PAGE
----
Skills and techniques - general
* Practice riding a directional board on flat water before you venture into big surf. Directional boards handle and turn quite differently to twin tips. You tend to be more "on the water" rather than carving deeply into it as you do with thinner twin tips. You use both the rail and the fins for turning. Master toe-side riding.
* Take spare fins if you are going overseas to remote locations.
* Keep your kite at about 45 degrees with the kite as depowered as much as possible while walking along a beach - this will keep you safe if there are gusty conditions about. Having your kite high will leave you prone to wind gusts picking you up and landing you in places you don't want to be - roads, trees, backyards.
* Try to keep the kite over water rather than over the beach - if the wind drops the kite will land safely rather than on people or in palm trees.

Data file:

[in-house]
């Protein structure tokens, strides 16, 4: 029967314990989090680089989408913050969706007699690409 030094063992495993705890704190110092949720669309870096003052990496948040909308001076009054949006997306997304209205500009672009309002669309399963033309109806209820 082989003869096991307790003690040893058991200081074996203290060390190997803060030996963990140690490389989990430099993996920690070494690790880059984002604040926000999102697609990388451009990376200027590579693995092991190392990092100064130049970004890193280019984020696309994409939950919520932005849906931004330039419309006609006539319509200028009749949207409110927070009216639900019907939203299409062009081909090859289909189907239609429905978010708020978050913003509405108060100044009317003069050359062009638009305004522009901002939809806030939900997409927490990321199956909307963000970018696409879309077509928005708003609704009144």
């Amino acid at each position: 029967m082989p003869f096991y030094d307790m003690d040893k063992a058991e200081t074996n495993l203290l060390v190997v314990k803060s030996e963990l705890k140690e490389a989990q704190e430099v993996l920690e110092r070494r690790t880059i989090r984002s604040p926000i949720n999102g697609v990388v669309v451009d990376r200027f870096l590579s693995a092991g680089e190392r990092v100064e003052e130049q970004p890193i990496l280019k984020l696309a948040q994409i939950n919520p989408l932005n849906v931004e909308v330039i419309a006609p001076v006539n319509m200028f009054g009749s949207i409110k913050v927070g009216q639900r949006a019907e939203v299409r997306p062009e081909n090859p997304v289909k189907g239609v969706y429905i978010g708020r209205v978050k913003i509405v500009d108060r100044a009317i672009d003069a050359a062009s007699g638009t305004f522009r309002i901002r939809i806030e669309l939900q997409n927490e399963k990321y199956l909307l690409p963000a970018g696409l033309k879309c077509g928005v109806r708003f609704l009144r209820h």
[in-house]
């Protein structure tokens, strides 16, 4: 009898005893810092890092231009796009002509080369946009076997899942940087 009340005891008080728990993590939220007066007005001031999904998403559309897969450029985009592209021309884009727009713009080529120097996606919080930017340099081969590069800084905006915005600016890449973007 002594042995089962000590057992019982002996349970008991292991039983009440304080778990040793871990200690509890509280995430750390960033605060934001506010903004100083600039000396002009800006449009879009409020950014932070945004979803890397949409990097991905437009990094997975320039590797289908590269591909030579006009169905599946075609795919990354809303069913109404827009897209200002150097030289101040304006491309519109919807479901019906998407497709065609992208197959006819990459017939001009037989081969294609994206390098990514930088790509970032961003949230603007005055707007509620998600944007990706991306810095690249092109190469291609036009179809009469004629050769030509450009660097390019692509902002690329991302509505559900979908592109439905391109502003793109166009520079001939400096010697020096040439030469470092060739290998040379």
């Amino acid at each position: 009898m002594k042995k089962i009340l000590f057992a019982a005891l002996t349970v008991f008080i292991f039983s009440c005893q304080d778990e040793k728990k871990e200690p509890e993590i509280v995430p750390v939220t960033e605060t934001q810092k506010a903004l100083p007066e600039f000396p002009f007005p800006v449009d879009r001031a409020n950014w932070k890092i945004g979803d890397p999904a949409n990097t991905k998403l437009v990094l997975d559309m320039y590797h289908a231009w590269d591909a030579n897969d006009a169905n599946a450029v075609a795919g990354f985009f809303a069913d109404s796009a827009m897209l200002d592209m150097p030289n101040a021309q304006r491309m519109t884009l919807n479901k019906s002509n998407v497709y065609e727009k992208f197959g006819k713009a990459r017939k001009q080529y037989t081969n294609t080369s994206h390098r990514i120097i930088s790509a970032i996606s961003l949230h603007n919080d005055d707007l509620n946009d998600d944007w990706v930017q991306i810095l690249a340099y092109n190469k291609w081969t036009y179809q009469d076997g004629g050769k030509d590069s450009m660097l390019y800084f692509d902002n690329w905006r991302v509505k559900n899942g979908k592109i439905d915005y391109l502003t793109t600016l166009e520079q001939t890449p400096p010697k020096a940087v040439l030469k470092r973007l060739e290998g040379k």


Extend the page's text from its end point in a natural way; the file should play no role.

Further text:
* A straight stance with hips forewards help you go upwind. Avoid crouching with both knees bent.
* WARNING: Self landing and self launching a kite are advanced skills that are best learnt under instruction
* Avoid self landing wherever possible and particularly in strong and gusty winds. Seek and assisted landing from a fellow kiter whenever possible.
* WARNING: If something goes wrong while self launching, quickly deploy your safety release then secure the kite.
* CAUTION: Riding unhooked is an advanced skill for experienced kiters.
* Practice upwind body dragging BEFORE you need it. It is harder to do in lighter winds, so practice makes perfect.
* To generate maximum power for doing a water start in lighter winds, fly your kite first a short distance in the opposite direction, then bring it back in your direction of when diving it through the power zone. For example, if you are doing a water start for a right (starboard) tack, first fly your kite to 11 O'Clock (left quadrant) then bring it to 12 O'Clock, then dive it into the right quadrant of the wind window.
* If your kite lands on the water or the beach with its trailing edge down and the wind is light you can do a hot launch by pulling on the front lines. The kite will fly straight up. Do not attempt this in strong winds.